It all began innocently enough. Cuomo has long called for public financing of elections to clean up Albany. Not only is that generally laudable, but makes particular sense in New York's corruption-ridden politics. He mentioned it in all his State of the State speeches, and included it in his budget.
Problem is, he's including it for one office only, the office of comptroller.
He has raised $33 million for his re-election. He clearly has no desire to either return the money, or give any challenger the chance to challenge him on the public's dime.
So there's hypocrisy involved, which for a politician, isn't actually the worst sin. In this case, the worst sin is this:
The comptroller is a Democrat and doesn't currently have a Republican challenger. If Cuomo is successful, not only would he get to pay lip service to the notion of public financing of elections, without actually putting his own skin on the line, but he would be essentially encouraging a free Republican challenge to the incumbent Democratic comptroller.
And to just top off the ridiculousness of Cuomo's effort, public financing of that race would only happen this year, so it's not even an effort to build a lasting public-financing scheme. Makes you wonder what the comptroller did to piss of Cuomo, as this appears to be a surgical strike intended to punish the guy.
A behind-the-scenes push to enact a public campaign finance pilot program that would impact the attorney general and/or controller's races this year has left some insiders believing that Gov. Cuomo is looking to hurt two fellow statewide Democrats with whom he has had tense relations since taking office.That was written before Cuomo's budget targeted only the comptroller's office. In the end, it looks like Attorney General Eric Schneiderman was too powerful to target, so they stuck with the comptroller's office. Then, Cuomo's office pretends to be outraged that people aren't rallying around this pretend reform effort:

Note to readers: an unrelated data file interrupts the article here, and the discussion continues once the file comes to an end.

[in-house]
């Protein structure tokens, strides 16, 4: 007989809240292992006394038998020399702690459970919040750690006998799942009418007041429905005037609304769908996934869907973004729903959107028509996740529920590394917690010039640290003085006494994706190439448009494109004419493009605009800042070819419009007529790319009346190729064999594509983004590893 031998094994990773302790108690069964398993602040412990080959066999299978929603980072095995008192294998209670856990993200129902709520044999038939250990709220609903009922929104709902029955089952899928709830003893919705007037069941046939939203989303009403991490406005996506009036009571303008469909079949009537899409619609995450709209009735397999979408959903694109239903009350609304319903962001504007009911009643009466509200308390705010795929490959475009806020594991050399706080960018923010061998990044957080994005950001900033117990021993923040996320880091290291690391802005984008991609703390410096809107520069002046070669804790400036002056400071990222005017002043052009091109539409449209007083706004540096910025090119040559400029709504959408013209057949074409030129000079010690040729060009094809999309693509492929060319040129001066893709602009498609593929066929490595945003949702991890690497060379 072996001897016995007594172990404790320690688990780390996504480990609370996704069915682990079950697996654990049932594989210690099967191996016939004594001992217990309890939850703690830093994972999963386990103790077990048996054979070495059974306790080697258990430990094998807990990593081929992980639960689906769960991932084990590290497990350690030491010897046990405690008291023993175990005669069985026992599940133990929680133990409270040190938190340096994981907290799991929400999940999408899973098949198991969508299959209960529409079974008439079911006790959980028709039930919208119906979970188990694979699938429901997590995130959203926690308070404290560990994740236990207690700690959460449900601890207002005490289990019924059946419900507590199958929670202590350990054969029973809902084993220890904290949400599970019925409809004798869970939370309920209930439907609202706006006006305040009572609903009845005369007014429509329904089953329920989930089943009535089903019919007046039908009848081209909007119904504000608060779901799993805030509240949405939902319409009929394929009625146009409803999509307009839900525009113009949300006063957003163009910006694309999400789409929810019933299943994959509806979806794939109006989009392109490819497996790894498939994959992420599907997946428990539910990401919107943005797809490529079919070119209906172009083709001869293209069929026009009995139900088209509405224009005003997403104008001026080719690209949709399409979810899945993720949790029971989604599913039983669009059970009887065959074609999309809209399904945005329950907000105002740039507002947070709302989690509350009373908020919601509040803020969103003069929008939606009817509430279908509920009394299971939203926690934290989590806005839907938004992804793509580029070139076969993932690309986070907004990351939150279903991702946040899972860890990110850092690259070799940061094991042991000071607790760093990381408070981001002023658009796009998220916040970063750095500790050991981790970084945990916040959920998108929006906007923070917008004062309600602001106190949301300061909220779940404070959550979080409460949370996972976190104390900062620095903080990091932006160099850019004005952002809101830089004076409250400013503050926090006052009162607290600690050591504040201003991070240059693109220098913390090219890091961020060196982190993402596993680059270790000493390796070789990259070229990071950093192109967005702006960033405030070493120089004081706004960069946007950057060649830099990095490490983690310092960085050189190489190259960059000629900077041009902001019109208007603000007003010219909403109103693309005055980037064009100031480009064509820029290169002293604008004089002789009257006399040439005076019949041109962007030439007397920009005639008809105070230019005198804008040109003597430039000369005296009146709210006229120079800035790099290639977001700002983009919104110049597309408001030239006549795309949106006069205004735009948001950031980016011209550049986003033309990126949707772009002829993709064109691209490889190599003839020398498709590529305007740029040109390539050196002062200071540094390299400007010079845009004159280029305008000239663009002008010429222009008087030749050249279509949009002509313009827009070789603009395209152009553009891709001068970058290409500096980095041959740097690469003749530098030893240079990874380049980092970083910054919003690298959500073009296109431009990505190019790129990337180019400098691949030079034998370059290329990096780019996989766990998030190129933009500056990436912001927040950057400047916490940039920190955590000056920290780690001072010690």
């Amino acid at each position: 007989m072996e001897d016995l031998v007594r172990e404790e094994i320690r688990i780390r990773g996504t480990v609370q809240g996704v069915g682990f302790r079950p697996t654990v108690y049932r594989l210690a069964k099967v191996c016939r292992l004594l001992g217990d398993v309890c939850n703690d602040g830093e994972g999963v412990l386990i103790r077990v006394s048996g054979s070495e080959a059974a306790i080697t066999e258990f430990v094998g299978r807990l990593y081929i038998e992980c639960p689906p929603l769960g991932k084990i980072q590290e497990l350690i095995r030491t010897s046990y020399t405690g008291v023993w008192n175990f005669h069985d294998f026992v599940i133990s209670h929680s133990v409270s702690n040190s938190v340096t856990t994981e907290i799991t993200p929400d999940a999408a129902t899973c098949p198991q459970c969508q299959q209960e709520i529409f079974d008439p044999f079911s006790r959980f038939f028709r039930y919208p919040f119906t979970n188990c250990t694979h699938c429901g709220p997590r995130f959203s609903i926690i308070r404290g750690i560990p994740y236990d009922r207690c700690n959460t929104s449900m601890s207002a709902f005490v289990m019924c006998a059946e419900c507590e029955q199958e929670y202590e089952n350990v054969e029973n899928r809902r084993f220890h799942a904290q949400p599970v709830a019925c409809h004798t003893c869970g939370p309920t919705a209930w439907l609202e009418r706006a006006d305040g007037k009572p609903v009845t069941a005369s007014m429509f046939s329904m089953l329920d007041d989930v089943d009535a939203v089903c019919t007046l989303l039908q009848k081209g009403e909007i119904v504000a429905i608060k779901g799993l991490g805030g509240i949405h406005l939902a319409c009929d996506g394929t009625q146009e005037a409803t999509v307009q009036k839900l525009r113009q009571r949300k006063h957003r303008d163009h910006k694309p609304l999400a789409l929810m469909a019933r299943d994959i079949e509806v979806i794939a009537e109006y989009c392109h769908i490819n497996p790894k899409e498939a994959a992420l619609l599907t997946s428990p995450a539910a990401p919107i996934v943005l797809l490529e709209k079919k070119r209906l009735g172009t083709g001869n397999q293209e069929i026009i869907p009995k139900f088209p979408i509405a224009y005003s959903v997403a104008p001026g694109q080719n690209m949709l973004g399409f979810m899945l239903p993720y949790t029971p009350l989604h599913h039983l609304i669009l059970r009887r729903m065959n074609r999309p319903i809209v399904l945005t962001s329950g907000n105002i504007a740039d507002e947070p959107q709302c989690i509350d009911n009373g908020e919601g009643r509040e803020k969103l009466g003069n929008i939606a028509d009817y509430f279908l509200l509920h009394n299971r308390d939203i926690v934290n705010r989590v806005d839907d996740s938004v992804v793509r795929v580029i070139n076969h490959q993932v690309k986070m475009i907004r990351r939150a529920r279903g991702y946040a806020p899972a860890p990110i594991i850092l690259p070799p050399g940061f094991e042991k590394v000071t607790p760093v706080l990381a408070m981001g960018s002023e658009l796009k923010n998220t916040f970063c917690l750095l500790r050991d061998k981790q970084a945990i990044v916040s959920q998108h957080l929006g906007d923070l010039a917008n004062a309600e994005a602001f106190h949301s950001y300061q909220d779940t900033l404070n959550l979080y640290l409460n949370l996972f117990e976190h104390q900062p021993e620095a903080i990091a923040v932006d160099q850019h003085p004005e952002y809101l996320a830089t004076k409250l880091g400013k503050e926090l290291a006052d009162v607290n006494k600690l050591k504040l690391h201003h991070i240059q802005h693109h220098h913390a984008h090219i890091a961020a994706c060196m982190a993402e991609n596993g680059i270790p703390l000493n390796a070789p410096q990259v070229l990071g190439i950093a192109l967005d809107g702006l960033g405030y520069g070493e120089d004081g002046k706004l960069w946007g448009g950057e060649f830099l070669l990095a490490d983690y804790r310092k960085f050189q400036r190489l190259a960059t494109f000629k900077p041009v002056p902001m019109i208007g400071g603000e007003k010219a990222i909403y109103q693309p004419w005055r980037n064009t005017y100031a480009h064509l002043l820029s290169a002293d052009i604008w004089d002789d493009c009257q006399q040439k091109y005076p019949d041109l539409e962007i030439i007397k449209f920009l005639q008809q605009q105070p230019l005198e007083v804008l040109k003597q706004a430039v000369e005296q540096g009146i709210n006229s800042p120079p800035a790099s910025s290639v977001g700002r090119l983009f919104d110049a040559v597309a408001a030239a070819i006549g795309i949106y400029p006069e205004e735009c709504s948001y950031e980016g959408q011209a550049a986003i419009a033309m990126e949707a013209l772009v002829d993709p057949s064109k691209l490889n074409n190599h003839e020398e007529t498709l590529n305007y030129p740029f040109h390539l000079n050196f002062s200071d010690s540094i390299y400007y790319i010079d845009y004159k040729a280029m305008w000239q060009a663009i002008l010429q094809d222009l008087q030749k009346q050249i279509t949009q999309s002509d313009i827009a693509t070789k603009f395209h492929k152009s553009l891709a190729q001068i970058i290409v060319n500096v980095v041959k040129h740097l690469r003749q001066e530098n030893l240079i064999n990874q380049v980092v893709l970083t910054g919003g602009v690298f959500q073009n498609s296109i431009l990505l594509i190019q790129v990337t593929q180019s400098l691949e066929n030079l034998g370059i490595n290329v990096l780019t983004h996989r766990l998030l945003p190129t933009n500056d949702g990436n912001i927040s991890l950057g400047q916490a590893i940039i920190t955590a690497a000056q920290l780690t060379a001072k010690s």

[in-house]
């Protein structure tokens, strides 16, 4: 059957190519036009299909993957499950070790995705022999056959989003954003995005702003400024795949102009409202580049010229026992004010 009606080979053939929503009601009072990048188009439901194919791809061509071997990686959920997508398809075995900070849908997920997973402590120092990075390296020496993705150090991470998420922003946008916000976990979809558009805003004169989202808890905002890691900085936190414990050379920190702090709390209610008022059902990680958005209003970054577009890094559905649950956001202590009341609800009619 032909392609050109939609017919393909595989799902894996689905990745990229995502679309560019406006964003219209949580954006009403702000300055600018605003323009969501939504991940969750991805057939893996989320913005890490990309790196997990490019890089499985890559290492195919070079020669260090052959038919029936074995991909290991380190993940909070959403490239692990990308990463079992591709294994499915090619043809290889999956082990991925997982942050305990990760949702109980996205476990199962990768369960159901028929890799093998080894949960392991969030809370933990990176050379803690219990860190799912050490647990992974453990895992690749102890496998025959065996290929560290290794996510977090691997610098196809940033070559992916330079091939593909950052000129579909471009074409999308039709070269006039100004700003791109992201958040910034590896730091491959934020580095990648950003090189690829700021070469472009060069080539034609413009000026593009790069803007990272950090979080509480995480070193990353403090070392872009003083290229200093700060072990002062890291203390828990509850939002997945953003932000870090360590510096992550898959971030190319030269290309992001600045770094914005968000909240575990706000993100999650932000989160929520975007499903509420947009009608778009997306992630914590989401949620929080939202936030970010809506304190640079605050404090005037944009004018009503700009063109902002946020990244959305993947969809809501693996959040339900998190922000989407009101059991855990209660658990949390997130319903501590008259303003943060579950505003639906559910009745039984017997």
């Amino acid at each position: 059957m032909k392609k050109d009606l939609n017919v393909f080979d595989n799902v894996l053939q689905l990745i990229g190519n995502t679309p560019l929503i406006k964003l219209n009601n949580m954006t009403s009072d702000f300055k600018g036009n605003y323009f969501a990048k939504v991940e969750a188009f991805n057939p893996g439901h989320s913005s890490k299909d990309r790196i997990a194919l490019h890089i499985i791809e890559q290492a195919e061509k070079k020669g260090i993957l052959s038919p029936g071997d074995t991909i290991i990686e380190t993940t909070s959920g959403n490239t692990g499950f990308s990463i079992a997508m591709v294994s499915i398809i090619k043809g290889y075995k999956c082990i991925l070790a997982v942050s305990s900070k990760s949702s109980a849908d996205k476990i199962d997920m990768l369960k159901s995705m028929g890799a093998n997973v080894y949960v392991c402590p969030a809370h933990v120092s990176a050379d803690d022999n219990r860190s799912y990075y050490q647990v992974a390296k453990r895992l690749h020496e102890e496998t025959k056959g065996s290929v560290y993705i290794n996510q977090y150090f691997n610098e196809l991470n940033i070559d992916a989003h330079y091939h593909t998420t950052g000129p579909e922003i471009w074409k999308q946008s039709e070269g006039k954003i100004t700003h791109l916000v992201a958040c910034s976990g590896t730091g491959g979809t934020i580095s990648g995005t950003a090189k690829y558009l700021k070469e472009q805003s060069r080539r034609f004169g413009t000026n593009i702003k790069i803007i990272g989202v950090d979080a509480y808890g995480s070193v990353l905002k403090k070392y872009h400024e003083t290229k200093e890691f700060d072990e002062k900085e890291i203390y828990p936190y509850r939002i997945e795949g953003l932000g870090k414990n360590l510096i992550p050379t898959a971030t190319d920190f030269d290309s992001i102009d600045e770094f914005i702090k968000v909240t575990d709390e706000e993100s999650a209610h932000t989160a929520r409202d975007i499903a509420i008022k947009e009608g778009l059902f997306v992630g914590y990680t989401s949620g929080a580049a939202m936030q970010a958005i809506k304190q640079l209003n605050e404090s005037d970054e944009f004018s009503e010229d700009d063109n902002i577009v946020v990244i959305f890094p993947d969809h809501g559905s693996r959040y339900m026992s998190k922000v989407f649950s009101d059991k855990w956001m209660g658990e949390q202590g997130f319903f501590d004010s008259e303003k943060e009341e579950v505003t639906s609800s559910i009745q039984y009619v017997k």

"It makes absolutely no sense that the comptroller and attorney general would oppose public campaign financing in their elections," the Cuomo aide said.Again, Cuomo is explicitly targeting a Democratic rival, trying to entice a publicly funded Republican opponent while exempting his own office. AND, he's doing this as a one-year scheme, as opposed to lasting reform. And then he cries foul when called on it.
I'm fond of comparing Cuomo to Joe Lieberman, and the comparison fits better by the day.